FORMER Deputy Prime Minister and self-appointed leader of a break-away group of the opposition MDC-T, Thokozani Khupe, has written to government demanding her share of money allocated to the opposition party under the Political Parties Finance Act.
This came after MDC-T leader Nelson Chamisa’s administration collected $1,8 million disbursed by Treasury, as its share of the Political Parties Finance Act.
But the Khupe faction’s spokesperson, Obert Gutu, yesterday insisted they would get their share of the spoils.
“We have written to the relevant authorities and the response has been good. We are happy with the communication we have had with authorities and are confident we will get our money.
“We maintain that we are the legitimate MDC-T and president Khupe has the constitutional power to run the party because she received a mandate from congress and not these pretenders,” Gutu said in an apparent jibe directed at Chamisa.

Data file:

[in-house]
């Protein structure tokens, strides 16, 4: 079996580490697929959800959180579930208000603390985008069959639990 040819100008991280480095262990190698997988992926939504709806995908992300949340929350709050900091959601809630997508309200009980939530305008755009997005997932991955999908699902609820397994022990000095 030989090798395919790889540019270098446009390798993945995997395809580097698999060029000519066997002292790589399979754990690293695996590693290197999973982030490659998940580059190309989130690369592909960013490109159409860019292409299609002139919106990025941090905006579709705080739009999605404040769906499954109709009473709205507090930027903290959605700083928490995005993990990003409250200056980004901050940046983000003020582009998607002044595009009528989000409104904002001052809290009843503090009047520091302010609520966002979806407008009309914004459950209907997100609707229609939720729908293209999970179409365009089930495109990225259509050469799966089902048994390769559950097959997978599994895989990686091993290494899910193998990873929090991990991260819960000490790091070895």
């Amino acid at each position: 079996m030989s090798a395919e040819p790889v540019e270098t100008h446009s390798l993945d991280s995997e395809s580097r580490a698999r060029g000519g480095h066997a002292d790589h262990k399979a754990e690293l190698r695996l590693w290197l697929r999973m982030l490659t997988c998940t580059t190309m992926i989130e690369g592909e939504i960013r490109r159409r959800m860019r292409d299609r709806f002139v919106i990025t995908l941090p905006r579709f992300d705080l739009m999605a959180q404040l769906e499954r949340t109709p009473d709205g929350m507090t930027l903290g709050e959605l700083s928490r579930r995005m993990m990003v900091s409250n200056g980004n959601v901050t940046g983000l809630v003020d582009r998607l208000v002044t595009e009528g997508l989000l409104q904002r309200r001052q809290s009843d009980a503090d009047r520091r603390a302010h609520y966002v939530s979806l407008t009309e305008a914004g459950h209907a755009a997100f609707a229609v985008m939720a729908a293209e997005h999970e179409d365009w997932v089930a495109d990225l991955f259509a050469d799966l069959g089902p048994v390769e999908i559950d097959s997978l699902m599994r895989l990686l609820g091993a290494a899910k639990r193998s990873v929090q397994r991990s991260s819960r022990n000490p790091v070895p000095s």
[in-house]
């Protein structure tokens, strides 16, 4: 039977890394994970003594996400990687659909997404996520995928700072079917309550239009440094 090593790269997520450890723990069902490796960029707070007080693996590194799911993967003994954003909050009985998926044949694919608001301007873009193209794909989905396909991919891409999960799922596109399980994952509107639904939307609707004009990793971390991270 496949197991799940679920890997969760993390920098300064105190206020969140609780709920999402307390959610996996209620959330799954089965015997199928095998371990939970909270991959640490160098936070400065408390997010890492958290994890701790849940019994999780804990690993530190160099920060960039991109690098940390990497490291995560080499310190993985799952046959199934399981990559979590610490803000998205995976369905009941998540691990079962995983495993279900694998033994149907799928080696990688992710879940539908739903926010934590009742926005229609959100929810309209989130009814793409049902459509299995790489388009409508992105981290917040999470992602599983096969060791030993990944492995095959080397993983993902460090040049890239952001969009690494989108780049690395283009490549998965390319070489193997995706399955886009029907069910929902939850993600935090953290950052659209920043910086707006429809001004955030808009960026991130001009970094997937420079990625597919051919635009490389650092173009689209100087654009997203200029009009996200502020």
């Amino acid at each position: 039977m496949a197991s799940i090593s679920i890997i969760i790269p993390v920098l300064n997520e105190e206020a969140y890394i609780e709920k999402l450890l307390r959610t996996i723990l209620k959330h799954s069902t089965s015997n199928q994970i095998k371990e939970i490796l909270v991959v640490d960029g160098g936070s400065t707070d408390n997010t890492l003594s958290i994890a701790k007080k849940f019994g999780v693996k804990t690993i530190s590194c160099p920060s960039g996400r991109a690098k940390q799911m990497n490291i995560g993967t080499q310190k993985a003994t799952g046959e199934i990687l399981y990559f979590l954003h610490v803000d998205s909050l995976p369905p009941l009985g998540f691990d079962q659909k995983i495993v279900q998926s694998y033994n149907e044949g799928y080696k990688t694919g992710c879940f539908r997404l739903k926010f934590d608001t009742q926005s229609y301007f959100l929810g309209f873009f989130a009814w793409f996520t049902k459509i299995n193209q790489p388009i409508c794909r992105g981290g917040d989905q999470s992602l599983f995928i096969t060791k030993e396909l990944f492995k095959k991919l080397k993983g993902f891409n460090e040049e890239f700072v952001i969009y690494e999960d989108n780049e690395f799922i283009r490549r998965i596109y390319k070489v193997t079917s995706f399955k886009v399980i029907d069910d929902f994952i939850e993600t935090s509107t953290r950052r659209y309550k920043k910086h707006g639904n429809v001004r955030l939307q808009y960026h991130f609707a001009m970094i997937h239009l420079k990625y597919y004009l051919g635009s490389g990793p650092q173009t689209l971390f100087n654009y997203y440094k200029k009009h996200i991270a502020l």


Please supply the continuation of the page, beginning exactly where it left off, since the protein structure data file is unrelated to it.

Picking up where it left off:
“It would not be proper for us to discuss these issues with the Press. We cannot go into detail, but can tell you all is in place and we are happy.”
Chamisa has reportedly already triggered a process to recall Khupe and her acolytes from Parliament, after the latter were sacked for refusing to recognise his appointment as party leader following the death of the MDC-T founder Morgan Tsvangirai.
The two groups are already at each other’s throats over the party’s name, with Chamisa having given Khupe an ultimatum to refrain from presenting herself as “MDC-T acting president”, setting the stage for a bruising legal battle.
A battle for the name of the party could potentially confuse voters in the upcoming elections.
The original MDC also split in 2005 after Tsvangirai disagreed with another former secretary-general Welshman Ncube, resulting in another legal wrangle for money.
Khupe has set her sights on cementing herself as party leader by convening a congress on April 21, in a move that could push Chamisa into the spotlight.
But the Kuwadzana East lawmaker rejected calls for an elective gathering after Tsvangirai’s death, pushing his way to the top using party structures like the national council.